The airstrike near the Jilib, Middle Juba Region of Somalia the other day, which killed more than 50 Al-Shabaab militants, was only the first response, and doesn’t seem to be the last, against the terrorist organisation behind the attack which claimed the lives of 21 Kenyans and others at the 14 Riverside Drive complex in Westlands.
While the strike against Al-Shabaab might have been made by foreign and local elements, its Nairobi’s involvement and hand that looked clear.
The difference between the terrorist attacks on the Westgate Mall in 2013 and those of a few days ago are immense. While international sympathy for Kenya in the aftermath of both attacks was comparable, we are now starting to see the seeds of an international reaction that goes far beyond mere commiserations.
These seeds have been clearly planted by the growing presence and authority of President Uhuru Kenyatta on the global stage.
Up until 2014, Kenya had never enunciated and formerly strategized an official foreign policy. Like many other Kenyan Government policies of previous years, its foreign policy was rather ad hoc and was lead by outside factors rather than leading the way for a stable and confident view of itself on the world stage.
However, in 2014, the government, led by President Kenyatta, created, for the first time ever, a written foreign policy which provided a broad framework on Kenya’s foreign relations and diplomatic engagements within a contemporary globalized environment.
Kenya’s foreign policy has undergone a significant transition in response to the emerging trends in international affairs such as globalization, regional integration and security threats to new and non-conventional global peace and stability.
Among the national objectives enunciated, were to protect Kenya’s sovereignty and territorial integrity, enhance regional peace and security, project Kenya’s image and prestige, and promote multilateralism.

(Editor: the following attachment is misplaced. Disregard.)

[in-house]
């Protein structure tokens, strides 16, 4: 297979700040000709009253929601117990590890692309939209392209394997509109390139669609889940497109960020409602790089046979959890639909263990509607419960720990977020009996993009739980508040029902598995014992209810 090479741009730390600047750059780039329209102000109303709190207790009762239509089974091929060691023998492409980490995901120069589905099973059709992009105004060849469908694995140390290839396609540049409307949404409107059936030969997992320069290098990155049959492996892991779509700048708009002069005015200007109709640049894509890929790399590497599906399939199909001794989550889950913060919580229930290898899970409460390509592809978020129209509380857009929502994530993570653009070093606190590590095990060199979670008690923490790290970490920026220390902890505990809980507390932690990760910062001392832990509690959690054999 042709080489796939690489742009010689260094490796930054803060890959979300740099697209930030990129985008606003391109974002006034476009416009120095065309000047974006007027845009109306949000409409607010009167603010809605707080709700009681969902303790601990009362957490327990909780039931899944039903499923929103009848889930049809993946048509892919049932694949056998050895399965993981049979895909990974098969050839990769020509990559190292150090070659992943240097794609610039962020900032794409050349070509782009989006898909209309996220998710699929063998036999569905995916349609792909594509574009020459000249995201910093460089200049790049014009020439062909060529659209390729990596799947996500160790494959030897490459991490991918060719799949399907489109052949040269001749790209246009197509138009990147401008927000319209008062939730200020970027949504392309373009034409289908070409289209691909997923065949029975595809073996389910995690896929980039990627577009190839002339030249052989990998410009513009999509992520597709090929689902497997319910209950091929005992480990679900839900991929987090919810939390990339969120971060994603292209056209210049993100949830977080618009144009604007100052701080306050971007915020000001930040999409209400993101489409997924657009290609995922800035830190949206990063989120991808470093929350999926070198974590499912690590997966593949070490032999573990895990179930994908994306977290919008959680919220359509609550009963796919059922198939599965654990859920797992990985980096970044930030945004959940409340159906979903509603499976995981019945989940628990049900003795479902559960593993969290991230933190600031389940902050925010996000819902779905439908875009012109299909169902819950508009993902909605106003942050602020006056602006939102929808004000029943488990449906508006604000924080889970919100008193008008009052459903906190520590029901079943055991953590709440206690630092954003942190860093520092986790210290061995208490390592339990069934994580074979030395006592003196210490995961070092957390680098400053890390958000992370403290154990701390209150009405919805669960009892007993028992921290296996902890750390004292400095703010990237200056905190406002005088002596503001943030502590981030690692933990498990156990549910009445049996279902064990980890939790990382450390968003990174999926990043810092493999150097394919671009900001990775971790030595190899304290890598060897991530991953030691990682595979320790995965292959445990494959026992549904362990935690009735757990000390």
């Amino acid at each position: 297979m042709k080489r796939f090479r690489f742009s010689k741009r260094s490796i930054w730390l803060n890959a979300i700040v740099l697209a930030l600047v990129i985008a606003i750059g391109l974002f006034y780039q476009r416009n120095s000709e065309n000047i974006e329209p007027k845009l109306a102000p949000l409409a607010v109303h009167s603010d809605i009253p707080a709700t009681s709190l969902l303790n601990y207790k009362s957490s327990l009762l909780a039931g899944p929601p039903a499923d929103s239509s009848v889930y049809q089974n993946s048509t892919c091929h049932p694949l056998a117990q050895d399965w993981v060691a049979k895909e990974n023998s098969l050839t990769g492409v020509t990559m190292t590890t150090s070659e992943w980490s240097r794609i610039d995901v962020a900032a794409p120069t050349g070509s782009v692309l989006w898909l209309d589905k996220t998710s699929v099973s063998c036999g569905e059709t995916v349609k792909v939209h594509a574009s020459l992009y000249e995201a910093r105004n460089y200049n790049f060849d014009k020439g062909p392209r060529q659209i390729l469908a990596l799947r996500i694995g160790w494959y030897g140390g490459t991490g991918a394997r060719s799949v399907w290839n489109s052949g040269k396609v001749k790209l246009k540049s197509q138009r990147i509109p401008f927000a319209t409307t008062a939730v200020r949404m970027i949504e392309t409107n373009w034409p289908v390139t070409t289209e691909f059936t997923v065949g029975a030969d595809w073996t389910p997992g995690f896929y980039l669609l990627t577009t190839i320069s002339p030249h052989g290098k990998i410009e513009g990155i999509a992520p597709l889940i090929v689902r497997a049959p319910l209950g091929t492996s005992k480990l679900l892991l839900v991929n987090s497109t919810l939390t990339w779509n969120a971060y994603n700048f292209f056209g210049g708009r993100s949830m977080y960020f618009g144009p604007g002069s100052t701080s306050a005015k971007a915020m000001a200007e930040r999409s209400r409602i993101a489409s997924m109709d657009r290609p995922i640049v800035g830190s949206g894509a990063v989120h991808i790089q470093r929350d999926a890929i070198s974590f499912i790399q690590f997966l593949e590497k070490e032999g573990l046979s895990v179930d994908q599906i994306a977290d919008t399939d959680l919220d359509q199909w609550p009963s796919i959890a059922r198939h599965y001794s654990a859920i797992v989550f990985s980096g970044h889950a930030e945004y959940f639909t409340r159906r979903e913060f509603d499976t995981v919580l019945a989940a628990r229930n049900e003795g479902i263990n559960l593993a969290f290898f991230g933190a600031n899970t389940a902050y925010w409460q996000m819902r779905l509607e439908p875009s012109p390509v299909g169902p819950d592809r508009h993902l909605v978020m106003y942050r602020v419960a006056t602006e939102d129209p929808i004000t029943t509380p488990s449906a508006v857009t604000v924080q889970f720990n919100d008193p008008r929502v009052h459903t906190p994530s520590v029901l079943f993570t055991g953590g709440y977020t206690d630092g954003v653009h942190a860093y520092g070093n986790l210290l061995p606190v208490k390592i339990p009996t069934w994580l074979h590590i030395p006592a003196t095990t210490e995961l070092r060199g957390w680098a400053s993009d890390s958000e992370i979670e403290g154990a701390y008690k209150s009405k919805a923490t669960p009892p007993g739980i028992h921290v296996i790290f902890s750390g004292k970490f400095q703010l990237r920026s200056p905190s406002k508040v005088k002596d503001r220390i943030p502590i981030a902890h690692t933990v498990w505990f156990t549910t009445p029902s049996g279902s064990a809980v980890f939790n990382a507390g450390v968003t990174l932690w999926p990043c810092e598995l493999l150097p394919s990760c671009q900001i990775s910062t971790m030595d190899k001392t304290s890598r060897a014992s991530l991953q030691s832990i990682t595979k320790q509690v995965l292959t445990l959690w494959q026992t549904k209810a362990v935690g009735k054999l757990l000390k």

The international community soon sat up and started to pay attention to what Kenya had to offer and major players on the global scene proffered cooperation and coordination on a host of issues invaluable to many.
Within a few short years, Kenya began to sit at the top table of international politics and global diplomacy. Over the last few years, some of the world’s most influential leaders have come to Kenya. Former US President Barack Obama, Indian Prime Minister’s Narendra Modi, Chinese Prime Minister Li Keqiang, former Italian Prime Minister Matteo Renzi, Nigerian President Muhammadu Buhari, South Korean President Park Geun-hye, Turkey’s Prime Minister Tayyip Erdogan and Israel’s Prime Minister Benjamin Netanyahu, to name just a few, have visited Kenya over the last few years.
These leaders did not come to enjoy Kenyan hospitality, each of these visits brought massive gains for Kenya and Kenyans. In addition, President Kenyatta visited many of the world’s leading capitals and has been invited frequently to G7 meetings.
Late last year, President Kenyatta was invited to the White House where he met with President Donald Trump.
The official press release before the meeting called Kenya a “vital partner” and mentioned how it “will reaffirm the longstanding relationship between the United States and Kenya as a cornerstone of peace and stability in Africa and the broader Indo-Pacific region.”
During the opening statements between the two, President Trump spoke somewhat cryptically about defense and security cooperation.
“We do a lot of defense and security, and we’re working very much on security right now, President Trump said. “We’re working very much on security right now.”
President Kenyatta made the strong case to the American President that their war on terror was connected to our war on terror. As long as Al Qaeda-affiliate Al Shabaab was left unmolested it was a thorn in the side, not just Kenya, but the West and American interests.
It is clear that President Kenyatta had an attentive ear in President Trump, and the recent U.S.-led attacks against Al Shabaab are the fruits of this cooperation and understanding.
These are the important elements that have been put into place over the years by President Kenyatta’s robust foreign policy.
Kenyans can see that they do not stand alone in their war on terror, but have very real partners. These partners are no longer just invested in diplomatic platitudes and statements of sympathy which, while nice, do not serve much of a purpose to the average Kenyan.
More than ever before, we see that major and minor international actors are physically inserting themselves in the battle against Al Shabaab. They will not see Kenyan blood shed in vain.
We all have President Uhuru Kenyatta to thank for that.
(Prof Mogambi, Communication and social Change Expert, teaches at University of Nairobi. Email: firstname.lastname@example.org)